A great feature about Kindly is the ability to connect to third-party applications. This is achieved using webhooks. Webhooks can be added to any dialogue or fallback, and are simply sent by HTTP POST by the Kindly backend to a specific URL.
For a step by step introduction to webhooks, checkout the .
See for an example of a webhook app.
The POST request payload from Kindly to your webhook endpoint is a JSON serialized object containing multiple fields.
Here are the most important payload fields and what they represent:
- chat_id - The chat ID is a UUID that defines the chat the message belongs to. This ID can be found in the inbox, in the URL of the page.
- user_id - The user ID is a string, provided by the chat client that defines the user who triggered the webhook.
- exchange - The dialogue (exchange) object that Kindly found and replied with when triggered by the webhook.
- exchange_id - The exchange id is a UUID that defines the dialogue that triggered the webhook. It can be found in the URL of the build section, when editing the desired dialogue.
- language_code - The language code indicating the dialogue language.
- message - The exact phrase that the user wrote to trigger the webhook.
- attachments - List of file attachments that user or agent has uploaded to a chat. Read more about it here
- context- The collected chat context of the conversation. Read more about context .
- _links - Linked REST resources object (f.ex. chat logs).
- chat - If your webhook service requires more information about the chat or the previous messages, this can be fetched from the Chat Log API with a GET request to the url in _links.chat. .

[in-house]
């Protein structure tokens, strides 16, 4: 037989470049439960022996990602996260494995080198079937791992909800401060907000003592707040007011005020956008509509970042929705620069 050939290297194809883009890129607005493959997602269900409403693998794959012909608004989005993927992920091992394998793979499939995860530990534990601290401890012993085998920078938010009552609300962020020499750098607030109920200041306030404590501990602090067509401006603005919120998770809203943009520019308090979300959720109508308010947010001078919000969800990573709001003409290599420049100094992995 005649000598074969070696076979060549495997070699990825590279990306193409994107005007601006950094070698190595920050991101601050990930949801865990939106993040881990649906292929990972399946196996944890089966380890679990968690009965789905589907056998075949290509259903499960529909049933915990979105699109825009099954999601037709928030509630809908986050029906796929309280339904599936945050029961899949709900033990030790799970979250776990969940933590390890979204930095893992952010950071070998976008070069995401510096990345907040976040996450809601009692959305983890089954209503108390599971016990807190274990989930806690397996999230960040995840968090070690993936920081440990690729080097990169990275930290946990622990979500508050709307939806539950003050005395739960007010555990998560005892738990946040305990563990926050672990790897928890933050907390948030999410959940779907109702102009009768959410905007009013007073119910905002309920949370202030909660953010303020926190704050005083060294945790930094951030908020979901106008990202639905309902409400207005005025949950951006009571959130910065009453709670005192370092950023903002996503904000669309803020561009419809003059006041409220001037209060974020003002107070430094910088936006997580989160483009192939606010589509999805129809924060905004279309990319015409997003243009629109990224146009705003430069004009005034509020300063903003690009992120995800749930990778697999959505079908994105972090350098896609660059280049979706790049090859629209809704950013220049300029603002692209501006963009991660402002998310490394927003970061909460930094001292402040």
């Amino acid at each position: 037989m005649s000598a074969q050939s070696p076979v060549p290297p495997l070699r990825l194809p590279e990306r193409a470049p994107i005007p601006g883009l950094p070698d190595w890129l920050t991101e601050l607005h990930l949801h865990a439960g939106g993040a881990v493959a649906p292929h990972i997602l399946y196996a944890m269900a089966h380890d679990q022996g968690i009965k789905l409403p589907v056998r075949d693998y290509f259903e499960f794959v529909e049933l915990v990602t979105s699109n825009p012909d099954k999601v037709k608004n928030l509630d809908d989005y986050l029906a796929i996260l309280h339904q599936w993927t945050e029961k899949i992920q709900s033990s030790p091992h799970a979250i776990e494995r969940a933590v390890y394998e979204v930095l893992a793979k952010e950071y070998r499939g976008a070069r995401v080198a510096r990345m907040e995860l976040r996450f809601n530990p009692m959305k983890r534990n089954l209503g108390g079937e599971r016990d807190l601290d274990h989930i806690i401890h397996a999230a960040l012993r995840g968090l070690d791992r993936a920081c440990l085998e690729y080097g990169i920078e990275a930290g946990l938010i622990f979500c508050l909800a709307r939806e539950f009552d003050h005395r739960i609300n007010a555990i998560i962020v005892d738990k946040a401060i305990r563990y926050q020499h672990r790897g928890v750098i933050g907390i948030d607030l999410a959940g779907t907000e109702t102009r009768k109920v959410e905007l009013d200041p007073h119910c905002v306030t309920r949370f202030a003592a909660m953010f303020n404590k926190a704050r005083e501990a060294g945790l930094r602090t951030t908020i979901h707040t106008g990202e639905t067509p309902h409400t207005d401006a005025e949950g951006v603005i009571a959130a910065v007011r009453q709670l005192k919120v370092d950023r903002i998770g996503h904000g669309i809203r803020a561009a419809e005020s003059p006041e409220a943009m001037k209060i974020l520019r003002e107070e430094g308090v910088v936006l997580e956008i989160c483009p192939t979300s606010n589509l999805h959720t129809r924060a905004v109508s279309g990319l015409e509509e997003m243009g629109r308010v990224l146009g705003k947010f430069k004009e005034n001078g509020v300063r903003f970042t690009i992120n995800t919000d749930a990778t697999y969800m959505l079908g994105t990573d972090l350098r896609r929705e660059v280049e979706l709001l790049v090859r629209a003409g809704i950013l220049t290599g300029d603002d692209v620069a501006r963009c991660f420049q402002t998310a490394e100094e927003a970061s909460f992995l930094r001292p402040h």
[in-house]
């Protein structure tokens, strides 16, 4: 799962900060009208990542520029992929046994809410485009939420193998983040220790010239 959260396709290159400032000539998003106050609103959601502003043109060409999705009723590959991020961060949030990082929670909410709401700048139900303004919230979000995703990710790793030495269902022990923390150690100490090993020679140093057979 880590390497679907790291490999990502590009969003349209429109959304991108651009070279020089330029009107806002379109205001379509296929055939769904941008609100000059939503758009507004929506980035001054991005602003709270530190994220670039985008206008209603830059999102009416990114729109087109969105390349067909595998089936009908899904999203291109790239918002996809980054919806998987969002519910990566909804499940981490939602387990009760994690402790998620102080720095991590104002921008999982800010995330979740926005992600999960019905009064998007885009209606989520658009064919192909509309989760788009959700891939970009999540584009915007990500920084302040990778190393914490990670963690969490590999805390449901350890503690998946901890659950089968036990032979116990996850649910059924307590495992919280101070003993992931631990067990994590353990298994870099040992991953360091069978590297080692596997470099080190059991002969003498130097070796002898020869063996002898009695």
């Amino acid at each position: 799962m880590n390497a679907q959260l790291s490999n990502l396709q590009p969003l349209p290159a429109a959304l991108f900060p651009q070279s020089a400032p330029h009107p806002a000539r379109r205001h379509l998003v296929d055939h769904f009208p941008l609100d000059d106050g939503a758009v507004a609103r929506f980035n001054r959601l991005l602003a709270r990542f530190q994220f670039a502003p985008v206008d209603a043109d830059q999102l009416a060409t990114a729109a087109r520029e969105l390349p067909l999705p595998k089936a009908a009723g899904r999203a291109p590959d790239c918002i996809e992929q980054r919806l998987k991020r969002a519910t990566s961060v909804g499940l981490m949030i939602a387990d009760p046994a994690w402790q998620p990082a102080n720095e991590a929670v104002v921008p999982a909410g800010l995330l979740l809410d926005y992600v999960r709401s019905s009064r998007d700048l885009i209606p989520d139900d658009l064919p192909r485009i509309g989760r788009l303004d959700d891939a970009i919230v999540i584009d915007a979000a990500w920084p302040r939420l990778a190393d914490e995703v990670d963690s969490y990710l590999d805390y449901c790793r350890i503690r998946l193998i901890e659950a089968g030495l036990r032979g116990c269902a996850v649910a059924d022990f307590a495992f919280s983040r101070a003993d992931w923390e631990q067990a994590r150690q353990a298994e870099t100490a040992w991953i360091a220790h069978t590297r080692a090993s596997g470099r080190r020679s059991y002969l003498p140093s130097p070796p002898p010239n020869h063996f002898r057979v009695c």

- source - Source is the name of the chat client that triggered the webhook. It can be one of the following web (chat bubble in the browser), facebook (Facebook Messenger), slack (Slack), app (Application API) or test (app.kindly.ai test chat bubble).
- web_path - The current URL path for Kindly Chat web clients, which is useful if you are implementing search and want to bias it towards documents related to the current page.
- web_host - The current URL host for Kindly Chat web clients.
- web_url - The current URL for Kindly Chat web clients.
An incoming webhook should be answered with a 200 OK JSON response.
Here is an example response showing some of the most common fields.
A string of text that will be displayed as a message from the bot.
To split the message into paragraphs (seperate bubbles) use two consecutive new lines, i.e. \n\n.
You can attach buttons to the reply. You can define the same types of buttons as you can in the platform.
It's important to note that the button object needs to be wrapped in an array, even if you only send a single button.
You can also send a single image combined with a reply.
The image in the object needs to be a valid image URL. The alt text is the text Kindly will show if the image is unavailable.
If your webhook service computes some new value that you want the chatbot to remember, you can send it as JSON in new_context.
If the key you are adding already exists in the bot's context memory, the value will be overwritten.
Instead of sending a reply defined by the webhook server, you can also trigger a dialogue that you have defined in the Kindly platform.
The dialogue ID is a UUID, and can be found on the page where you edit the dialogue, or in the URL of the page.
The dialogue slug is an optional value picked by you that can be used in place of the dialogue UUID. You can set the dialogue slug on dialogues with the trigger type.
The list consists of Attachment objects that include a temporary signed url which is available for 30 minutes after the webhook payload is sent. This means that if you want to keep these attachments you need to download them from the given url and store them somewhere. The supported file types are raw text, documents, images, and PDF.
Here is an example: